Definition of Carthamus

1. Noun. Safflower.

Medical Definition of Carthamus

1. The dried florets of Carthamus tinctorius (family Compositae). See: safflower oil. Synonym: safflower. Origin: Ar. Qurtum, fr. Qartama, paint; the plant yields a dye (05 Mar 2000)

Carthamus Pictures

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Lexicographical Neighbors of Carthamus

cartes blanches
cartesian coordinate
cartesian coordinate system
cartesian nomogram
cartesian plane
cartesian product
carthamus (current term)
cartilage-hair hypoplasia
cartilage bone
cartilage capsule
cartilage cell
cartilage knife
cartilage lacuna
cartilage matrix
cartilage of acoustic meatus
cartilage of auditory tube
cartilage of ear

Literary usage of Carthamus

Below you will find example usage of this term as found in modern and/or classical literature:

1. Elements of the Art of Dyeing: With a Description of the Art of Bleaching by by Claude-Louis Berthollet, Amédée B. Berthollet, Andrew Ure (1824)
"carthamus or safflower (carthamus tinctorius), the flower of which alone is used in dyeing, is an annual plant cultivated in Spain, Egypt, and the Levant. ..."

2. A Practical Flora for Schools and Colleges by Oliver Rivington Willis (1894)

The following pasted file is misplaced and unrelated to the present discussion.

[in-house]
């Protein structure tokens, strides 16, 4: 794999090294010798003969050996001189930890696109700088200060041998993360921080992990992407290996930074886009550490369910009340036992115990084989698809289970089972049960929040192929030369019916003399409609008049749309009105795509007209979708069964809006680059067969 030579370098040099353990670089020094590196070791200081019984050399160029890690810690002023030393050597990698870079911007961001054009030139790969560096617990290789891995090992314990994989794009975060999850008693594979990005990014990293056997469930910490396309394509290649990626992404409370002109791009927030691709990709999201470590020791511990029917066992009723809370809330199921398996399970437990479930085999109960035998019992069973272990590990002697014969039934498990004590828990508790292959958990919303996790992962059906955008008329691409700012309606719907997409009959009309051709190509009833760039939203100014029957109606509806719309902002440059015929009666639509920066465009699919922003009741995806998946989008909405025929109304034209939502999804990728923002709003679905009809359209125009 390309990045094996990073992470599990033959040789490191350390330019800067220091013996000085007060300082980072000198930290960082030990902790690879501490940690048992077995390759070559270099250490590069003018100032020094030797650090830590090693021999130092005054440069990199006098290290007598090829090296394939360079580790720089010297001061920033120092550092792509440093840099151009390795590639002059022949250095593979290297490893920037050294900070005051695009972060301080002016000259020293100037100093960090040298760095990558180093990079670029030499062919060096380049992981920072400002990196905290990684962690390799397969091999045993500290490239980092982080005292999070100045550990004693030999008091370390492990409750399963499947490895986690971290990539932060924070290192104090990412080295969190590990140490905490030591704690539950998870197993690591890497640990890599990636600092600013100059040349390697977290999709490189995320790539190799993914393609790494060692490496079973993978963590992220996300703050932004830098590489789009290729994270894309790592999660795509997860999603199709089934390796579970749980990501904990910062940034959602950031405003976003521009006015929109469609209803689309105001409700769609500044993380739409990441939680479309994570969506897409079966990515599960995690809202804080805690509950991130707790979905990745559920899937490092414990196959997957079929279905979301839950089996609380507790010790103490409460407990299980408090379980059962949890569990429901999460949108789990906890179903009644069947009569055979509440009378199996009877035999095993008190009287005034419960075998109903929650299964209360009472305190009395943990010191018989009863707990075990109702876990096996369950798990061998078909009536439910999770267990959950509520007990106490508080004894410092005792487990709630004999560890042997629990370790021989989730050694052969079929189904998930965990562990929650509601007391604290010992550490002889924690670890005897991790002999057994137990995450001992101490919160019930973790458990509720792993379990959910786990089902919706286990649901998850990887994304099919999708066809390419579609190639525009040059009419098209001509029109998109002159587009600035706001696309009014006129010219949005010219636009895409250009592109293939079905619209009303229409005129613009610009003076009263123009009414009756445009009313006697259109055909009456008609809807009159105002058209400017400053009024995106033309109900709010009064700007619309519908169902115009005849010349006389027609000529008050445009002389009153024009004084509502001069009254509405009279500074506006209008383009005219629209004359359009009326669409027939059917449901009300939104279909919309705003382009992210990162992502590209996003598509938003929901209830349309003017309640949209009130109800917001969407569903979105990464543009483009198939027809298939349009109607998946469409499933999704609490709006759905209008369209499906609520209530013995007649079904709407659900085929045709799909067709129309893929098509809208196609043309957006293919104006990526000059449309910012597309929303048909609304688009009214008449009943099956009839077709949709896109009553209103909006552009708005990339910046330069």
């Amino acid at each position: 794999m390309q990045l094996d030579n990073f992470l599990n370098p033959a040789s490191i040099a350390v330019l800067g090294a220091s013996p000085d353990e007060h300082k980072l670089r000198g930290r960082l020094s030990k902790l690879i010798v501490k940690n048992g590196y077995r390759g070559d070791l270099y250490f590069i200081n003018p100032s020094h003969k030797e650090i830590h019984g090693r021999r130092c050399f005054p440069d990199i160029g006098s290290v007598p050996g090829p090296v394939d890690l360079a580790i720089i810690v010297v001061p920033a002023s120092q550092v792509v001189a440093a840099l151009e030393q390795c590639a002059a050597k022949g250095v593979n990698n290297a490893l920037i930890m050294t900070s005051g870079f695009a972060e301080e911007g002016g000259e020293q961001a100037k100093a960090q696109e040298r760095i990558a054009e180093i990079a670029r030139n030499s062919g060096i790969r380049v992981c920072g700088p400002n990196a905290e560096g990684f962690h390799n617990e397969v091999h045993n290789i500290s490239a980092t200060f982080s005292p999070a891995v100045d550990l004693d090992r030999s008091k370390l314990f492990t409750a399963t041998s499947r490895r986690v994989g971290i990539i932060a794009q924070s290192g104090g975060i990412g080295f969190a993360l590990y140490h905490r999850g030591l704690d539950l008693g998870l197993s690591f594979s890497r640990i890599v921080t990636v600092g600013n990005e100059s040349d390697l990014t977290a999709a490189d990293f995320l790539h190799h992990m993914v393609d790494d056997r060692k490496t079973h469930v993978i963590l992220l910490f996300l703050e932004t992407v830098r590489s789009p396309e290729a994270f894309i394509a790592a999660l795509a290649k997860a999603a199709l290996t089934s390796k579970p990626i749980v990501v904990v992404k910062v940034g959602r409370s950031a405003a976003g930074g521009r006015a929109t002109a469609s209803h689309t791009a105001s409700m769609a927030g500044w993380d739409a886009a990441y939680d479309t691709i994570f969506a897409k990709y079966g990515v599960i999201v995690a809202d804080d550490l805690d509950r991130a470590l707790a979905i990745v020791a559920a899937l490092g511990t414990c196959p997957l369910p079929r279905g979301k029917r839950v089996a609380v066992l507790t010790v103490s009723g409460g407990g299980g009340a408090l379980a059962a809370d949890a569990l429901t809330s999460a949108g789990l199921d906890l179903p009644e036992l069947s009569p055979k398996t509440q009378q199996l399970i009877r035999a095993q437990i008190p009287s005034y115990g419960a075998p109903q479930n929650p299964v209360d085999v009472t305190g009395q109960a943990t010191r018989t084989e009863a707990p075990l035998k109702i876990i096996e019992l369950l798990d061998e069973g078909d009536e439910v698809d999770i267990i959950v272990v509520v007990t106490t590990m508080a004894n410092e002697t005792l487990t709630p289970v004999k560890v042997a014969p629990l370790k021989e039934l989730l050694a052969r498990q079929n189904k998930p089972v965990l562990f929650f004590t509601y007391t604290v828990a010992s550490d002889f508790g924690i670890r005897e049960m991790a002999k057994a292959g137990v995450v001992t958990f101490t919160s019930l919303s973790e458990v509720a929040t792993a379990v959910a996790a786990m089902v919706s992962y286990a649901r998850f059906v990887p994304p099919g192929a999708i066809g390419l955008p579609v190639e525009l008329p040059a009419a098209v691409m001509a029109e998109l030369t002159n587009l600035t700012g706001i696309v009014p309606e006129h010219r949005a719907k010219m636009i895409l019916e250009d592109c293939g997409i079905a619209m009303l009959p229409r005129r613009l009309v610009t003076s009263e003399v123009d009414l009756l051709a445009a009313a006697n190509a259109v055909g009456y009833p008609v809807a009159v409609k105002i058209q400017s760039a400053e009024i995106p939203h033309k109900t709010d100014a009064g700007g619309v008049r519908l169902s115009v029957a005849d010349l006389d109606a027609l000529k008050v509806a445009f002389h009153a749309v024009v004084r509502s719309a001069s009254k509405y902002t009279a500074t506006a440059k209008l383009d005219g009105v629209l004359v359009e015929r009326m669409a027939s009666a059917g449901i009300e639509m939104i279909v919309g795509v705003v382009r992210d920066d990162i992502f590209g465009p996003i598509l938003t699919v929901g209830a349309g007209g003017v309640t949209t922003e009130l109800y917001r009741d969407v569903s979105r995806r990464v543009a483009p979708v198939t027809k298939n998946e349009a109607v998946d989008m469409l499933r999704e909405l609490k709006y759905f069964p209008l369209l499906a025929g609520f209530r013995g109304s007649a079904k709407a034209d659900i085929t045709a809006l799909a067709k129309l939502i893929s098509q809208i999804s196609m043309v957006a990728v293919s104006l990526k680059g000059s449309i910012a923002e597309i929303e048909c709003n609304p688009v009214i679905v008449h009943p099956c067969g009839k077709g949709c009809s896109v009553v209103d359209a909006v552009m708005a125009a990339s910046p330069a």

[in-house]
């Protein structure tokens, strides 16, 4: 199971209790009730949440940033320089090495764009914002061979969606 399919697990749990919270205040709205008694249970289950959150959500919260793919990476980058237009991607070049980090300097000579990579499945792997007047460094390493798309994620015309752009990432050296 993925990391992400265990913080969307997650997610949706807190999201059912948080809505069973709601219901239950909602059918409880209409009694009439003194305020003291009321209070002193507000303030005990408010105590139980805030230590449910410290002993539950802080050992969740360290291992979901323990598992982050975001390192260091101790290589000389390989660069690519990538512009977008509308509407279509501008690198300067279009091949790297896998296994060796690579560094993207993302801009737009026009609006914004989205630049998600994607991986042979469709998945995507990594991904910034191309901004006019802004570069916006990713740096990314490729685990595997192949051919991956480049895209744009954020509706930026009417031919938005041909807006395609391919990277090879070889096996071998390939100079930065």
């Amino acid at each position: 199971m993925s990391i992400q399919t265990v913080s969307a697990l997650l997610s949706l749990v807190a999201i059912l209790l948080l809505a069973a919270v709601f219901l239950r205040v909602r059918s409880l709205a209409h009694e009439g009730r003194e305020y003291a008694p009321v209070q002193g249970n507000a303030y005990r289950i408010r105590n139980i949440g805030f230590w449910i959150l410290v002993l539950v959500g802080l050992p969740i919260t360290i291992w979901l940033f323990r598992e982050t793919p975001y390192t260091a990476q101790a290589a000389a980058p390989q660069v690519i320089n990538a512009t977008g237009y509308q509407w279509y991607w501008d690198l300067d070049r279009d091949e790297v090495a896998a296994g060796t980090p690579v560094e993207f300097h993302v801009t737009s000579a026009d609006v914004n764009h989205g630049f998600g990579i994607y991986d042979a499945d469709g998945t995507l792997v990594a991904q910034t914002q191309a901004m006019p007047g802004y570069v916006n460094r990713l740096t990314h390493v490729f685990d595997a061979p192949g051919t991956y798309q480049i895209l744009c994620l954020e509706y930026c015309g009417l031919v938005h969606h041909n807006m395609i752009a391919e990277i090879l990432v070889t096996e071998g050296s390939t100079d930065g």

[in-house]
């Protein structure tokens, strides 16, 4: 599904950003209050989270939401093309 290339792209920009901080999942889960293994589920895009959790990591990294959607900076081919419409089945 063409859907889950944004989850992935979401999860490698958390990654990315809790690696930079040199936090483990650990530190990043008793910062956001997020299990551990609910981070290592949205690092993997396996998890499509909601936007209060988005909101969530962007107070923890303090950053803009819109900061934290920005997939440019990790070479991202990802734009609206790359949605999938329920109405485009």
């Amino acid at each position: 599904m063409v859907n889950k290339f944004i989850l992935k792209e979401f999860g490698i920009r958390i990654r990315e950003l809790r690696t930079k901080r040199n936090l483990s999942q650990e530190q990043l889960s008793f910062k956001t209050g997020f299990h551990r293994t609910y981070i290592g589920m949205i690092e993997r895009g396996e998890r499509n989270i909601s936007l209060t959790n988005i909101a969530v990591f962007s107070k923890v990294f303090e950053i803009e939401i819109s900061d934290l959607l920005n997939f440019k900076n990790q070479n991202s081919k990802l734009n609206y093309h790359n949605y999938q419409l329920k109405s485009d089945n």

"The carthamus is indigenous to all eastern Asia and the Levant, and has been introduced into ... carthamus is derived froin the Arabic word quartern, paint. ..."

3. Manners and Customs of the Ancient Egyptians, by John Gardner Wilkinson (1841)
"The carthamus tinctorius is now proved ... The carthamus was not only cultivated for the ... carthamus ..."

4. A Practical Treatise on the Manufacture of Colors for Painting: Comprising by Jean René Denis Riffault des Hêtres, Armand Denis Vergnaud, G. Alvar Toussaint (1874)
"carthamus red is the red coloring principle of the ... called carthamus, safflower, German saffron, safra- num, etc., which is very different from the ..."

5. A Dictionary of Arts, Manufactures, and Mines: Containing a Clear Exposition by Andrew Ure (1844)
"carthamus contains two coloring matters, one yellow and the other red. The first alone is soluble in waler ; its solution is always turbid : with re-avents ..."

6. A Second Series of the Manners and Customs of the Ancient Egyptians by John Gardner Wilkinson (1841)
"... though it may be doubted if peas and hemp were formerly grown in the valley of the Nile. The carthamus was not only cultivated for the ..."

7. The Magazine of Science, and Schools of Art (1842)
"U»THAMUS, or safflower (carthamus tinctorial), I tt£ lower of which alone is used in dyeing, is an I mal plant cultivated in Spain, ..."

8. Ures̓ Dictionary of Arts, Manufactures, and Mines: Containing a Clear by Andrew Ure (1860)
"The yellow matter of carthamus is not employed ; but in order to extract this portion, the carthamus is put into a bag, which is trodden under water, ..."

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